Only time will tell.

I’ve certainly had my struggles with my family, and my boys have gone through rough patches where I wondered what on earth I was going to do with these children.

But, overall, they bring me such joy.

I can’t imagine my life without them.

I don’t have any regrets.

I wouldn’t change a thing (except maybe have more children if that we’re feasible).

So, mama, out there with a screaming 3-year-old who’s determined to have his own way: stay strong.

You can do this.

I believe in you.

I believe in the plan that God has for this child.

I don’t believe you’re powerful enough to mess up God’s plan. (Sorry! You’re awesome, but not that awesome!)

And I will not put the fear of teenagers in you.

Rather, I implore you to pray for that child.

Pray for his heart to be open to the things of God.

Pray for him to choose the path of wisdom.

Pray that you’ll be able to win his heart.

Pray that he’ll heed correction.

Pray that he’ll make good friends.

Pray that he’ll pick a good wife.

Pray that he’ll have a servant’s heart.

Pray that you’ll be the example of Jesus to him that he needs to see.

And rest in God’s goodness.

It’s there.

I promise.

In the midst of screaming toddlers or even rebellious teenagers.

God is God of the storms.

Sometimes He calms that storm.

Other times, He asks us to believe that the storm is there for a reason.

So rest in Him, mama.

Regardless of what the future holds.


Sarah Forbes


2 thoughts on “Why I’ll Never Say “Just Wait Until He Is Older!””

  1. Thank you for your encouraging blog! God is using you to help others! I appreciate your calming encouragement!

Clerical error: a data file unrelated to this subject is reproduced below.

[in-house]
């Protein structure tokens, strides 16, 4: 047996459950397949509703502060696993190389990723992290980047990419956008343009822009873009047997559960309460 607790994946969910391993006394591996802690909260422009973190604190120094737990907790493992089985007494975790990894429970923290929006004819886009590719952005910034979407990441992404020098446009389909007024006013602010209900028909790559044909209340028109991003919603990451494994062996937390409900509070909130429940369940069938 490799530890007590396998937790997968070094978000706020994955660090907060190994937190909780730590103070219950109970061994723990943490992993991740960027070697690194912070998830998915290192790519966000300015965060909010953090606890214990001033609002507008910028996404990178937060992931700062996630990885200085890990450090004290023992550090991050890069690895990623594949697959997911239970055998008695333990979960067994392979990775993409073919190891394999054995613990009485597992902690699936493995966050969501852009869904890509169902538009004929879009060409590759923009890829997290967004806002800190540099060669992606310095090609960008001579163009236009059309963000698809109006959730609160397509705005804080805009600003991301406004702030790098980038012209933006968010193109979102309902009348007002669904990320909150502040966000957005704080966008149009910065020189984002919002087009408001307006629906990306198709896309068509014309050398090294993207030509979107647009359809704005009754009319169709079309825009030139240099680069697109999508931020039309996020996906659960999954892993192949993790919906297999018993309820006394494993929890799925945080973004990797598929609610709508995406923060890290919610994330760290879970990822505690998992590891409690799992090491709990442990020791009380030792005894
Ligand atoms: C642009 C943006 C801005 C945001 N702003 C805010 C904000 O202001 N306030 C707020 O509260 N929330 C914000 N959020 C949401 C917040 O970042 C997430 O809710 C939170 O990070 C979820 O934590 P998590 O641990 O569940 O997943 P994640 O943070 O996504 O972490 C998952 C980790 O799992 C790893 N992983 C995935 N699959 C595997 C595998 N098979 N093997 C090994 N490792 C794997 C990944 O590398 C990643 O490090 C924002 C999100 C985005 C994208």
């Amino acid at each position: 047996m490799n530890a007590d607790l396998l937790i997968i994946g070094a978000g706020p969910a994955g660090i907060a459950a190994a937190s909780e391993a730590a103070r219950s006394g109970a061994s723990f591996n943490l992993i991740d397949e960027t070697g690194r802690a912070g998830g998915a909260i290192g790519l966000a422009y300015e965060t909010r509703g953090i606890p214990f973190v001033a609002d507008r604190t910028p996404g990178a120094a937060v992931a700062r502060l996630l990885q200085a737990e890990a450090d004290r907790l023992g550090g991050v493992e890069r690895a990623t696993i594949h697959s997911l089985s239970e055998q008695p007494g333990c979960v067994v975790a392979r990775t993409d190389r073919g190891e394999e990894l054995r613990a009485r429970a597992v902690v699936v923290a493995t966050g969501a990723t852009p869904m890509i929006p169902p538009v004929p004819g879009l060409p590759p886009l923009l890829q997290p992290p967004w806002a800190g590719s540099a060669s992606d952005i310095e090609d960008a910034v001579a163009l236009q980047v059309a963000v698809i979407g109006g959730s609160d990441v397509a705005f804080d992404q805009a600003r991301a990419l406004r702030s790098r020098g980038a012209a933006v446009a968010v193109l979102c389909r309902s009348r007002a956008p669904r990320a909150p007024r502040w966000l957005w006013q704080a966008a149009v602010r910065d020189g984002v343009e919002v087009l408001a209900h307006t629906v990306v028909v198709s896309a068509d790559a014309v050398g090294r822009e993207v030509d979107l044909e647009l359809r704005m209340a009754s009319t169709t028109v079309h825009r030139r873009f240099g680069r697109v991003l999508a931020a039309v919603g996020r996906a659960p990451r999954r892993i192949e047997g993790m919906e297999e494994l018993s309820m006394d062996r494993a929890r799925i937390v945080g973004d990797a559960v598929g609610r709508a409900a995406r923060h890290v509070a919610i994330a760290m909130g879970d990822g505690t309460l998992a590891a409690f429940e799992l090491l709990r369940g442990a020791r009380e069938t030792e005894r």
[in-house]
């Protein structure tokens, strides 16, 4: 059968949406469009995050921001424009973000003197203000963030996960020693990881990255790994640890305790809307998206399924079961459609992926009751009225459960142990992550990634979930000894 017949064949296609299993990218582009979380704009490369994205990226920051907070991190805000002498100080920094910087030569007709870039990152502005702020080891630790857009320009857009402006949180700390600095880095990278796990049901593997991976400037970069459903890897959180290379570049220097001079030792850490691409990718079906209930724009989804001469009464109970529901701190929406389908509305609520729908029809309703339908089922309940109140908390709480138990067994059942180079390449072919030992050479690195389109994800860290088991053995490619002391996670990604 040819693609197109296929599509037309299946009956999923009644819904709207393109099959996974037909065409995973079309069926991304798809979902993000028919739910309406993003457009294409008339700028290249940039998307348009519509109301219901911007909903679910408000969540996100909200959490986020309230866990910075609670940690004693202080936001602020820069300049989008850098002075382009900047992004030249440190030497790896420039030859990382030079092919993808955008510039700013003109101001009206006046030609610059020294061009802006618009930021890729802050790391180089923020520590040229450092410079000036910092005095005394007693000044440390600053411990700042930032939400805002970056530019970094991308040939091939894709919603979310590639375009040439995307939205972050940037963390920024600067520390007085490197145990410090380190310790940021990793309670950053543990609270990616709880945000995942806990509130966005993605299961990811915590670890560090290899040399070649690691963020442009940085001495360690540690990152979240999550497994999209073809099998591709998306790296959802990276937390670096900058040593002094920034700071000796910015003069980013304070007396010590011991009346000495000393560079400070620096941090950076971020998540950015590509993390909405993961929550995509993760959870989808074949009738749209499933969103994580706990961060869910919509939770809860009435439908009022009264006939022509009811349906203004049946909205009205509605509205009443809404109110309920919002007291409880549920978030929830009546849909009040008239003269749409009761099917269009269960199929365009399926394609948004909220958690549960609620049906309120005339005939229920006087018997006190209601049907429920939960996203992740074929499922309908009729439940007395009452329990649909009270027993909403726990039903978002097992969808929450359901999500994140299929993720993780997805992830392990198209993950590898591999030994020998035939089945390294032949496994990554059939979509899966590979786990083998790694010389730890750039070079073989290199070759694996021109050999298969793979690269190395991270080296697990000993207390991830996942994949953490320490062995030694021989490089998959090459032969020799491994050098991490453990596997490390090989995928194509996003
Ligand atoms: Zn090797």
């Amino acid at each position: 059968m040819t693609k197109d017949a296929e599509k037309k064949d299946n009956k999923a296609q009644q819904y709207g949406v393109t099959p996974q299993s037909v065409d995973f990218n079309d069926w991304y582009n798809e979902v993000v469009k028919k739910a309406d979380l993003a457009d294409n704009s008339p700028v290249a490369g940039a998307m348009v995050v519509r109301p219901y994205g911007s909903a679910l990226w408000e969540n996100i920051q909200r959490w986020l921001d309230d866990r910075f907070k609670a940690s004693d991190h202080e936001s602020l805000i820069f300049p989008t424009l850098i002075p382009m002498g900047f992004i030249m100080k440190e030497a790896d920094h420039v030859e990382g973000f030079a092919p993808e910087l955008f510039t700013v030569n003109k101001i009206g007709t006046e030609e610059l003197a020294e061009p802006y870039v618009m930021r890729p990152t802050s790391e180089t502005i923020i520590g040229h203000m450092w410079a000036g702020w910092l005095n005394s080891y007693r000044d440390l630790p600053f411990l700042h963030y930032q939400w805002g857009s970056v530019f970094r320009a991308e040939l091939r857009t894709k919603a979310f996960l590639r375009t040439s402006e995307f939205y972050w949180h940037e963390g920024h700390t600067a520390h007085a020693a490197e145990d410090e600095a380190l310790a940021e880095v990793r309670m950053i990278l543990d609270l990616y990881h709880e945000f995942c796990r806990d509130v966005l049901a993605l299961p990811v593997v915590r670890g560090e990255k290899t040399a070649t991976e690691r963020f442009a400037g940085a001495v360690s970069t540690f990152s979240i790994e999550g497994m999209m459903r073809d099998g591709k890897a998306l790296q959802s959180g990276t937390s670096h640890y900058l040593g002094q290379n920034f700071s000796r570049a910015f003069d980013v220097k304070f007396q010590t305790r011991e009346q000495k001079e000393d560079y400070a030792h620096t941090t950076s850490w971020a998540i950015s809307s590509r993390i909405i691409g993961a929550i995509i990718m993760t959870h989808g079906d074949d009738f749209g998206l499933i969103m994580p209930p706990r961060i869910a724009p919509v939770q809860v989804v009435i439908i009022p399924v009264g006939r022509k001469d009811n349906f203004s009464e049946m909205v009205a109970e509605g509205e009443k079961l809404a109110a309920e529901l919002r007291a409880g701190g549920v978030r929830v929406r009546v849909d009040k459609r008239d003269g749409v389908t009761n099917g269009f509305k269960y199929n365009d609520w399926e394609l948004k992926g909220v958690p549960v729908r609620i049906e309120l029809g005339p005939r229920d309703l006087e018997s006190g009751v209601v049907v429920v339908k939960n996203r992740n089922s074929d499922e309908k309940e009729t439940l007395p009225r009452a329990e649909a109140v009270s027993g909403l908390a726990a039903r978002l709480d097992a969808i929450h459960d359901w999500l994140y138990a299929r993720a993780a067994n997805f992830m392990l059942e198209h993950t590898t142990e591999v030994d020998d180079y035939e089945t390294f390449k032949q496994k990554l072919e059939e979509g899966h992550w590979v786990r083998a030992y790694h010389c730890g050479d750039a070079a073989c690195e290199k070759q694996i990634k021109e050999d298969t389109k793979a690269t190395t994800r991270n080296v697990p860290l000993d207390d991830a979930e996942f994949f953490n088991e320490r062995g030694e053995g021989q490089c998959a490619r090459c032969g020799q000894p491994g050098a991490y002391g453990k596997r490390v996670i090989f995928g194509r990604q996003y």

2. Teens are awesome and I love them! They are fun, exuberant, independent, curious, creative, helpful….and so many other good things. Yes, teen years have plenty of challenges, but many blessings, too. I don’t think it does anyone any favors to say “just wait…” It might be true that parenting teens is challenging, but instilling fear does not help. Raising children can be a challenge at any age, depending on what is going on with mom and dad personally, what is going on in the family, and what the child/teen is going through. For us, the little kid and school years were more carefree than the teen years. But I don’t think that is necessarily a rule. As children go through puberty, they experience a lot of things they never have before, and it can be kind of tough. It’s kind of hard being a teen right now. They have many challenges that I did not have as a teen. Early teens were pretty easy for our family, but starting around 15, my teen had health issues, mental health issues and educational issues. (Some of those were probably there as a kid, but it took a while for it to become apparent.) But it is different for everyone! There’s no formula! And whether it’s super easy, or super hard, you can ask God for wisdom, surround yourself with wise advisers, and you will learn how to parent your child, whatever is going on. The hardest part for me is they start going through things that mama cannot fix.They must deal with their own problems. Not all things can be fixed when they are kids either, but it’s a larger dose of that. Parental support still makes a HUGE (HUGE!!!) difference. I cannot overstate that! Whatever is going on, find the resources you need. None of my worries about the teen years were justified. My teen didn’t do any of the risky, irresponsible things I did, or go through a big rebellious streak, or do a bunch of stupid things…well, yet! LOL Now at 18, I see an individual who has learned a lot (and is still learning), has come through a lot of tough stuff, and is a lot of fun, and brings me lots of JOY! I guess the hardest part is, honestly, letting go. That is so much harder than I ever thought it would be. That’s why all the older moms are like “enjoy this time, they’ll be gone before you know it!” and you when are just trying to get through the day with toddlers or young children…it’s so annoying. But I swear it’s true. It’s hard emotionally, but that’s not the kid’s fault. It’s just being a parent. But I wouldn’t trade it for anything!